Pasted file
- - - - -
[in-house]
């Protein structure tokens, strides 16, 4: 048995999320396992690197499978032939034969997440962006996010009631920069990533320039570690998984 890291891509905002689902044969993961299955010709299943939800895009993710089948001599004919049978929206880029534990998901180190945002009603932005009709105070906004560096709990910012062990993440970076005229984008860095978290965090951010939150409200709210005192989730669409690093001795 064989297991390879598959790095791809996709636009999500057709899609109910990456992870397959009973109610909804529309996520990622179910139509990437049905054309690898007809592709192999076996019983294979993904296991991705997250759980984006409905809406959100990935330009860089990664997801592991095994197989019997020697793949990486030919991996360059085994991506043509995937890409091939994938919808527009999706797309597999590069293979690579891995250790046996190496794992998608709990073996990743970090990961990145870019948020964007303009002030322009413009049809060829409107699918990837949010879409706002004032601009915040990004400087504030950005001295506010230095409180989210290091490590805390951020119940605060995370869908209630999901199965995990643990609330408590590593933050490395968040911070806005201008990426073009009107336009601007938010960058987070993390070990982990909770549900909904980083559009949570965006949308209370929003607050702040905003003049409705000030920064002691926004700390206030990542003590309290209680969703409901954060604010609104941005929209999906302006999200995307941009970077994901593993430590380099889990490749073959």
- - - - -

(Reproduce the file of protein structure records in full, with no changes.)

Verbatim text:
[in-house]
């Protein structure tokens, strides 16, 4: 048995999320396992690197499978032939034969997440962006996010009631920069990533320039570690998984 890291891509905002689902044969993961299955010709299943939800895009993710089948001599004919049978929206880029534990998901180190945002009603932005009709105070906004560096709990910012062990993440970076005229984008860095978290965090951010939150409200709210005192989730669409690093001795 064989297991390879598959790095791809996709636009999500057709899609109910990456992870397959009973109610909804529309996520990622179910139509990437049905054309690898007809592709192999076996019983294979993904296991991705997250759980984006409905809406959100990935330009860089990664997801592991095994197989019997020697793949990486030919991996360059085994991506043509995937890409091939994938919808527009999706797309597999590069293979690579891995250790046996190496794992998608709990073996990743970090990961990145870019948020964007303009002030322009413009049809060829409107699918990837949010879409706002004032601009915040990004400087504030950005001295506010230095409180989210290091490590805390951020119940605060995370869908209630999901199965995990643990609330408590590593933050490395968040911070806005201008990426073009009107336009601007938010960058987070993390070990982990909770549900909904980083559009949570965006949308209370929003607050702040905003003049409705000030920064002691926004700390206030990542003590309290209680969703409901954060604010609104941005929209999906302006999200995307941009970077994901593993430590380099889990490749073959």